swelling), premature birth, and low birth weight.4
        Smokeless tobacco use by men causes reduced sperm count and abnormal sperm
         cells.4

Smokeless Tobacco and Nicotine Addiction

        Smokeless tobacco use can lead to nicotine addiction and dependence.2,4
        Adolescents who use smokeless tobacco are more likely to become cigarette
         smokers.3

       Smokeless tobacco is a significant health risk and is not a safe substitute for
                                   smoking cigarettes.2


References

   1.    Federal Trade Commission. Smokeless Tobacco Report for the Year 2006.
         (PDF–689 KB) Washington, DC: Federal Trade Commission; 2009 [accessed 2009 Aug 24].
   2.    National Cancer Institute. Smokeless Tobacco or Health: An International Perspective .
         Bethesda, MD: U.S. Department of Health and Human Services, National Institutes of Health,
         National Cancer Institute; 1992 [accessed 2009 Feb 9].
   3.    U.S. Department of Health and Human Services. Preventing Tobacco Use Among Young
         People: A Report of the Surgeon General. Atlanta, GA: U.S. Department of Health and Human
         Services, Public Health Service, Centers for Disease Control and Prevention, National Center for
         Chronic Disease Prevention and Health Promotion, Office on Smoking and Health, 1994
         [accessed 2009 Feb 9].
   4.    World Health Organization. Smokeless Tobacco and Some Tobacco-Specific N-Nitrosamines
           . (PDF–3.18 MB) International Agency for Research on Cancer Monographs on the Evaluation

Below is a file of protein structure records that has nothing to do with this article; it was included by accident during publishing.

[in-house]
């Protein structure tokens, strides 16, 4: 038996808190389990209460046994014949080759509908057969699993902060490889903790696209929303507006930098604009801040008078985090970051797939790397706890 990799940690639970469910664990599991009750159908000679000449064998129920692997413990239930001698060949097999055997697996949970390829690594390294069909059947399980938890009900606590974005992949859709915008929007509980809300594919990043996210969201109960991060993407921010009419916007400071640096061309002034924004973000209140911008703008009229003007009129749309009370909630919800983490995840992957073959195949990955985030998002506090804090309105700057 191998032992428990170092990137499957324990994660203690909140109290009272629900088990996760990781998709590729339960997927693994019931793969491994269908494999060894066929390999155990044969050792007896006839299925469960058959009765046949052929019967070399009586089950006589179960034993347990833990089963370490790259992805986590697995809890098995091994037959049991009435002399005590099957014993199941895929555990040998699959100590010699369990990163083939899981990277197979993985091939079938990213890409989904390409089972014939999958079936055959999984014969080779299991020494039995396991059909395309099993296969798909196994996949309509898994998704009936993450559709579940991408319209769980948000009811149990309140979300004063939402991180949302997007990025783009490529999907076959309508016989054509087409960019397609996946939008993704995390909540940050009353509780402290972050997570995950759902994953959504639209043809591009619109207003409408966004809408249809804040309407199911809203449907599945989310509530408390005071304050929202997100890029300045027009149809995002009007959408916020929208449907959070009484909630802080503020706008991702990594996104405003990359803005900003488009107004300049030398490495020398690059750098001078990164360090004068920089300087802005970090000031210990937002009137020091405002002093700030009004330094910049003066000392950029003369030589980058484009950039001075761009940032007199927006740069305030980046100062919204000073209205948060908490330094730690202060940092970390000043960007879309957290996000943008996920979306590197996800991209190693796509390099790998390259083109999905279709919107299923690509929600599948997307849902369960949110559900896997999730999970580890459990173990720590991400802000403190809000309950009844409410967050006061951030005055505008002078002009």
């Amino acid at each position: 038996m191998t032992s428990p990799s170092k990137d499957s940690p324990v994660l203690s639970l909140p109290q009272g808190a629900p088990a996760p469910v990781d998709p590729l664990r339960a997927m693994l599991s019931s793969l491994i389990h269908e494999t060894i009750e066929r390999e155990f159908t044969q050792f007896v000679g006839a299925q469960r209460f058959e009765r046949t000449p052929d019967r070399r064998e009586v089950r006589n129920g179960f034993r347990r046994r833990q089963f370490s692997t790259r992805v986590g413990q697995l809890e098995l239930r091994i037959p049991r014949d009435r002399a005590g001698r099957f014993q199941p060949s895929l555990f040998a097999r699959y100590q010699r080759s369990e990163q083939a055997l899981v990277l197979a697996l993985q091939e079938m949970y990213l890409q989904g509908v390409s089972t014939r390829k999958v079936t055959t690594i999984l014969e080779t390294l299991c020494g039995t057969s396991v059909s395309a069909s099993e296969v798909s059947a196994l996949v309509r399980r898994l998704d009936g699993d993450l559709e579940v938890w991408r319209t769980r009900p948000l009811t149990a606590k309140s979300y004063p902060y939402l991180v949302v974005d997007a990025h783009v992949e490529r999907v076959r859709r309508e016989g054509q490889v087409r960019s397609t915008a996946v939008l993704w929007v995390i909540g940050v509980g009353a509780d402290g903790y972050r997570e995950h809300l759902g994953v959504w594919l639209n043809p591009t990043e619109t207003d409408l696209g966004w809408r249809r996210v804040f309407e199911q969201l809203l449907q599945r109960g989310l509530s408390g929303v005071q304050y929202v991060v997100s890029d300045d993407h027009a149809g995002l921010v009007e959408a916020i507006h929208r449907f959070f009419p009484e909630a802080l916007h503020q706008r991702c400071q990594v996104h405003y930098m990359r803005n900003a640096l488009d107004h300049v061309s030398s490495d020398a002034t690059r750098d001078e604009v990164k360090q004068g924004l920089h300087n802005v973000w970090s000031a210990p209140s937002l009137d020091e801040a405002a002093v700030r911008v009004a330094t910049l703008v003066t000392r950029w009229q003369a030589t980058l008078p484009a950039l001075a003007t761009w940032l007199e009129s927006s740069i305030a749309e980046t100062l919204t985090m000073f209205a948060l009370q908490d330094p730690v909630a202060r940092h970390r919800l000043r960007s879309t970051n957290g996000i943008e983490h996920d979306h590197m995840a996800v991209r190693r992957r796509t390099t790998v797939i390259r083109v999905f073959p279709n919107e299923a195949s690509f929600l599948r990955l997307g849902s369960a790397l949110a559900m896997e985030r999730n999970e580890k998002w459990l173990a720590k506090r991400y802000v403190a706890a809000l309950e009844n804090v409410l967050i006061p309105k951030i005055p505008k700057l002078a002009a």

of Carcinogenic Risks to Humans Vol. 89. Lyon, France: World Health Organization, 2007
         [accessed 2009 April 27].
    5.   Maxwell JC. The Maxwell Report: The Smokeless Tobacco Industry in 2008. Richmond, VA:
         John C. Maxwell, Jr., April 2009 [cited 2009 May 13].
    6.   Campaign for Tobacco-Free Kids. Smokeless Tobacco and Kids. (PDF–144 KB) Washington:
         Campaign for Tobacco-Free Kids, 2009 [accessed 2009 Aug 24].
    7.   World Health Organization. Summaries and Evaluations: Tobacco Products, Smokeless
         (Group 1) . Lyon, France: World Health Organization, International Agency for Research on
         Cancer, 1998 [accessed 2009 Feb 9].
    8.   U.S. Department of Health and Human Services. Reducing the Health Consequences of
         Smoking: 25 Years of Progress. A Report of the Surgeon General . Bethesda, Rockville
         (MD): U.S. Department of Health and Human Services, Public Health Service, Centers for
         Disease Control and Prevention, National Center for Chronic Disease Prevention and Health
         Promotion, Office on Smoking and Health, 1989 [accessed 2009 Feb 9].
    9.   Substance Abuse and Mental Health Services Administration. Results From the 2007 National
         Survey on Drug Use and Health: Detailed Tables . Rockville (MD): Substance Abuse and
         Mental Health Services Administration, Office of Applied Studies, 2007 [accessed 2009 Feb 9].
    10. Centers for Disease Control and Prevention. Youth Risk Behavior Surveillance�United States,
        2007. (PDF–4.47 MB) Morbidity and Mortality Weekly Report 2007;57(SS-4):1–136 [accessed
        2009 Feb 9].
    11. Centers for Disease Control and Prevention. 2006 National Youth Tobacco Survey and Key
        Prevalence Indicators (PDF–167 KB) [accessed 2009 Apr 27].


For Further Information

Centers for Disease Control and Prevention
National Center for Chronic Disease Prevention and Health Promotion
Office on Smoking and Health
E-mail: tobaccoinfo@cdc.gov
Phone: 1-800-CDC-INFO

Excerpts from:
http://www.cdc.gov/tobacco/data_statistics/fact_sheets/smokeless/smokeless_facts/index.htm